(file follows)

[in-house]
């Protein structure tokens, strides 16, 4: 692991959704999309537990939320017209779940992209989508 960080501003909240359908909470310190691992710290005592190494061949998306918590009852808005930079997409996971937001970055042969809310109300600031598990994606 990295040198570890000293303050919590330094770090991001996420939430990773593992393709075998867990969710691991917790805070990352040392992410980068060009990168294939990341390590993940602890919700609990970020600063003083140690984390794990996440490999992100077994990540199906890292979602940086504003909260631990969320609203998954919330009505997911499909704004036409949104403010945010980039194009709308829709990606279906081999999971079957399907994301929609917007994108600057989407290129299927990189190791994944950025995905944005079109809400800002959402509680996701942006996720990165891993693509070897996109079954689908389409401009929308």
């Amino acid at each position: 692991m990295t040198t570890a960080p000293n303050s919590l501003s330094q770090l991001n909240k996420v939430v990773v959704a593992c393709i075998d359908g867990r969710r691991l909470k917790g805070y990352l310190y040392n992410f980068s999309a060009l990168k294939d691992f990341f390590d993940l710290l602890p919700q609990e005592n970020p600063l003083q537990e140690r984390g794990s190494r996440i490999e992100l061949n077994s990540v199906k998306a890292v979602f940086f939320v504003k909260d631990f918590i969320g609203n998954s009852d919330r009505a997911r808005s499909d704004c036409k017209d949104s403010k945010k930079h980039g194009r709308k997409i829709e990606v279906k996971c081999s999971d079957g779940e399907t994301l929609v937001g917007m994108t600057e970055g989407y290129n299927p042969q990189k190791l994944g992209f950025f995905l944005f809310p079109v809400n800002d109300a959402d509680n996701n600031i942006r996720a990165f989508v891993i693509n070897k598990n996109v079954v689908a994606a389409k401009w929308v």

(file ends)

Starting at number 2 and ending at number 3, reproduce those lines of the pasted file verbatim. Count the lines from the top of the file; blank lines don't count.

């Protein structure tokens, strides 16, 4: 692991959704999309537990939320017209779940992209989508 960080501003909240359908909470310190691992710290005592190494061949998306918590009852808005930079997409996971937001970055042969809310109300600031598990994606 990295040198570890000293303050919590330094770090991001996420939430990773593992393709075998867990969710691991917790805070990352040392992410980068060009990168294939990341390590993940602890919700609990970020600063003083140690984390794990996440490999992100077994990540199906890292979602940086504003909260631990969320609203998954919330009505997911499909704004036409949104403010945010980039194009709308829709990606279906081999999971079957399907994301929609917007994108600057989407290129299927990189190791994944950025995905944005079109809400800002959402509680996701942006996720990165891993693509070897996109079954689908389409401009929308």
């Amino acid at each position: 692991m990295t040198t570890a960080p000293n303050s919590l501003s330094q770090l991001n909240k996420v939430v990773v959704a593992c393709i075998d359908g867990r969710r691991l909470k917790g805070y990352l310190y040392n992410f980068s999309a060009l990168k294939d691992f990341f390590d993940l710290l602890p919700q609990e005592n970020p600063l003083q537990e140690r984390g794990s190494r996440i490999e992100l061949n077994s990540v199906k998306a890292v979602f940086f939320v504003k909260d631990f918590i969320g609203n998954s009852d919330r009505a997911r808005s499909d704004c036409k017209d949104s403010k945010k930079h980039g194009r709308k997409i829709e990606v279906k996971c081999s999971d079957g779940e399907t994301l929609v937001g917007m994108t600057e970055g989407y290129n299927p042969q990189k190791l994944g992209f950025f995905l944005f809310p079109v809400n800002d109300a959402d509680n996701n600031i942006r996720a990165f989508v891993i693509n070897k598990n996109v079954v689908a994606a389409k401009w929308v």